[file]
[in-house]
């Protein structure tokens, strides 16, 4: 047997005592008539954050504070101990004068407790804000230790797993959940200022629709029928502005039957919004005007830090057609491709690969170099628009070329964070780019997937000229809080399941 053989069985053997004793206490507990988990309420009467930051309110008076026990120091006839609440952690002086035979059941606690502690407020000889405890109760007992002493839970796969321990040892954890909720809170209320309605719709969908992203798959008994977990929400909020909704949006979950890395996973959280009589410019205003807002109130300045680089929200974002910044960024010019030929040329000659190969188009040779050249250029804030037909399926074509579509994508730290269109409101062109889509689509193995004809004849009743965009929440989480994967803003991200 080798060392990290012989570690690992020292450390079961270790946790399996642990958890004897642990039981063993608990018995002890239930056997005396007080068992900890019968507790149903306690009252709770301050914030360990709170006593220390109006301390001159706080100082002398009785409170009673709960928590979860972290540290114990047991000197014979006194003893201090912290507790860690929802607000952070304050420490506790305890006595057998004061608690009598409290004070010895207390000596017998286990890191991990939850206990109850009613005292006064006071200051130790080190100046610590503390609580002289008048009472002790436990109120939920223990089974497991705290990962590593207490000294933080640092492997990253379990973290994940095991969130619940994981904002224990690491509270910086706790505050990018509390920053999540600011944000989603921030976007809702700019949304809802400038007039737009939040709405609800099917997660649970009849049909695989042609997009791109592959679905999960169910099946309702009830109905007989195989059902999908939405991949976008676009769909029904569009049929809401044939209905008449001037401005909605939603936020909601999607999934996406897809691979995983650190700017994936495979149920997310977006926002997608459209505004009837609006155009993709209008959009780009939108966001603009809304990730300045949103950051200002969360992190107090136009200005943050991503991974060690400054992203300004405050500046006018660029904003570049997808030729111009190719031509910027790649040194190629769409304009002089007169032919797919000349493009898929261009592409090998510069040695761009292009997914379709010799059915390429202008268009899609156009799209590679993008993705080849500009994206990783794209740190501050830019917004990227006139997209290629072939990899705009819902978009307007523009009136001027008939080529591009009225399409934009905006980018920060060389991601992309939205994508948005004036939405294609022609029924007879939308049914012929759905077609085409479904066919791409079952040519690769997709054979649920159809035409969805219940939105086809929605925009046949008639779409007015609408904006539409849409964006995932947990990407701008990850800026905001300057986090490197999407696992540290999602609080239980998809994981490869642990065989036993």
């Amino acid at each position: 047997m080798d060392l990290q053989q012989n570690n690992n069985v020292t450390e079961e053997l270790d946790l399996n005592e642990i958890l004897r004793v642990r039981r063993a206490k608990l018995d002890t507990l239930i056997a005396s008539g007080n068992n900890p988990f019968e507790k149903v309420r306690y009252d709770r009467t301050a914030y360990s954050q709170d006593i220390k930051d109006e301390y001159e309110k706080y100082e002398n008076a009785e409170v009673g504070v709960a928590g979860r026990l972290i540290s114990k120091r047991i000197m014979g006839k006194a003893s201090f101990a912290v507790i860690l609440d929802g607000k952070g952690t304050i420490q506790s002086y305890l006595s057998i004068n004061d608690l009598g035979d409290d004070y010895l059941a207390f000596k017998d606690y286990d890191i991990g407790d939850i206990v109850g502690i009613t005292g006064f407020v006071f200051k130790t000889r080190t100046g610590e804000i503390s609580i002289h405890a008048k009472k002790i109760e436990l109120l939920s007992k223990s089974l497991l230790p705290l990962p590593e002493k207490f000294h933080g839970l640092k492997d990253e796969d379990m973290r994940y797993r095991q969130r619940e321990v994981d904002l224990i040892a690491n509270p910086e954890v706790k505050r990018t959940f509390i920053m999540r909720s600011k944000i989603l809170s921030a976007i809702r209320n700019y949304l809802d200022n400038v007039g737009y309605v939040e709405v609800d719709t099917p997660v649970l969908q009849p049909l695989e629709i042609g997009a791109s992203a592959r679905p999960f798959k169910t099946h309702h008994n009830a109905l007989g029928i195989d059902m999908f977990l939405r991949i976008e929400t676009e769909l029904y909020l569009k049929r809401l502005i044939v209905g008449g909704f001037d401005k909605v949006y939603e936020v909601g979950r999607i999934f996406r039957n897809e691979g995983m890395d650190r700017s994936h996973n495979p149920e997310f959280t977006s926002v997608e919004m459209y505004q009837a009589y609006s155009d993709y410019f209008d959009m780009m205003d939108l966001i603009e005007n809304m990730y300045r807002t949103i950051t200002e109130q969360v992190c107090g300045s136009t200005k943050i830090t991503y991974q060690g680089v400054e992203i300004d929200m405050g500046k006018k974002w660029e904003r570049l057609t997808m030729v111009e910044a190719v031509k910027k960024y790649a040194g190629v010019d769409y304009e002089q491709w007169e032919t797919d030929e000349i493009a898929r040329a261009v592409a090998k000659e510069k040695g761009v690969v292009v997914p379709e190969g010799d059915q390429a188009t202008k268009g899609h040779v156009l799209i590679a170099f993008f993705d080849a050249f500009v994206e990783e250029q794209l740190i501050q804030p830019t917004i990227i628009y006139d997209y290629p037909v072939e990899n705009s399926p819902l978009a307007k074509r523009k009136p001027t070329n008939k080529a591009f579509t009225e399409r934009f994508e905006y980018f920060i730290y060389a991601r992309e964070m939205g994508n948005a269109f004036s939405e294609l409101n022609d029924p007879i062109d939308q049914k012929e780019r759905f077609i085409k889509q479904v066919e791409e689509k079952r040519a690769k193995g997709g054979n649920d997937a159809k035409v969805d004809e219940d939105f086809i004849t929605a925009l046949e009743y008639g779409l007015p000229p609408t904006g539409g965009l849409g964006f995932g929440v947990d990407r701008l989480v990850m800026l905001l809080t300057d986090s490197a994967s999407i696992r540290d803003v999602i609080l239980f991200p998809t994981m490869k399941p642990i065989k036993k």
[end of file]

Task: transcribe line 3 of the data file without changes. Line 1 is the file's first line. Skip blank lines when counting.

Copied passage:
């Amino acid at each position: 047997m080798d060392l990290q053989q012989n570690n690992n069985v020292t450390e079961e053997l270790d946790l399996n005592e642990i958890l004897r004793v642990r039981r063993a206490k608990l018995d002890t507990l239930i056997a005396s008539g007080n068992n900890p988990f019968e507790k149903v309420r306690y009252d709770r009467t301050a914030y360990s954050q709170d006593i220390k930051d109006e301390y001159e309110k706080y100082e002398n008076a009785e409170v009673g504070v709960a928590g979860r026990l972290i540290s114990k120091r047991i000197m014979g006839k006194a003893s201090f101990a912290v507790i860690l609440d929802g607000k952070g952690t304050i420490q506790s002086y305890l006595s057998i004068n004061d608690l009598g035979d409290d004070y010895l059941a207390f000596k017998d606690y286990d890191i991990g407790d939850i206990v109850g502690i009613t005292g006064f407020v006071f200051k130790t000889r080190t100046g610590e804000i503390s609580i002289h405890a008048k009472k002790i109760e436990l109120l939920s007992k223990s089974l497991l230790p705290l990962p590593e002493k207490f000294h933080g839970l640092k492997d990253e796969d379990m973290r994940y797993r095991q969130r619940e321990v994981d904002l224990i040892a690491n509270p910086e954890v706790k505050r990018t959940f509390i920053m999540r909720s600011k944000i989603l809170s921030a976007i809702r209320n700019y949304l809802d200022n400038v007039g737009y309605v939040e709405v609800d719709t099917p997660v649970l969908q009849p049909l695989e629709i042609g997009a791109s992203a592959r679905p999960f798959k169910t099946h309702h008994n009830a109905l007989g029928i195989d059902m999908f977990l939405r991949i976008e929400t676009e769909l029904y909020l569009k049929r809401l502005i044939v209905g008449g909704f001037d401005k909605v949006y939603e936020v909601g979950r999607i999934f996406r039957n897809e691979g995983m890395d650190r700017s994936h996973n495979p149920e997310f959280t977006s926002v997608e919004m459209y505004q009837a009589y609006s155009d993709y410019f209008d959009m780009m205003d939108l966001i603009e005007n809304m990730y300045r807002t949103i950051t200002e109130q969360v992190c107090g300045s136009t200005k943050i830090t991503y991974q060690g680089v400054e992203i300004d929200m405050g500046k006018k974002w660029e904003r570049l057609t997808m030729v111009e910044a190719v031509k910027k960024y790649a040194g190629v010019d769409y304009e002089q491709w007169e032919t797919d030929e000349i493009a898929r040329a261009v592409a090998k000659e510069k040695g761009v690969v292009v997914p379709e190969g010799d059915q390429a188009t202008k268009g899609h040779v156009l799209i590679a170099f993008f993705d080849a050249f500009v994206e990783e250029q794209l740190i501050q804030p830019t917004i990227i628009y006139d997209y290629p037909v072939e990899n705009s399926p819902l978009a307007k074509r523009k009136p001027t070329n008939k080529a591009f579509t009225e399409r934009f994508e905006y980018f920060i730290y060389a991601r992309e964070m939205g994508n948005a269109f004036s939405e294609l409101n022609d029924p007879i062109d939308q049914k012929e780019r759905f077609i085409k889509q479904v066919e791409e689509k079952r040519a690769k193995g997709g054979n649920d997937a159809k035409v969805d004809e219940d939105f086809i004849t929605a925009l046949e009743y008639g779409l007015p000229p609408t904006g539409g965009l849409g964006f995932g929440v947990d990407r701008l989480v990850m800026l905001l809080t300057d986090s490197a994967s999407i696992r540290d803003v999602i609080l239980f991200p998809t994981m490869k399941p642990i065989k036993k």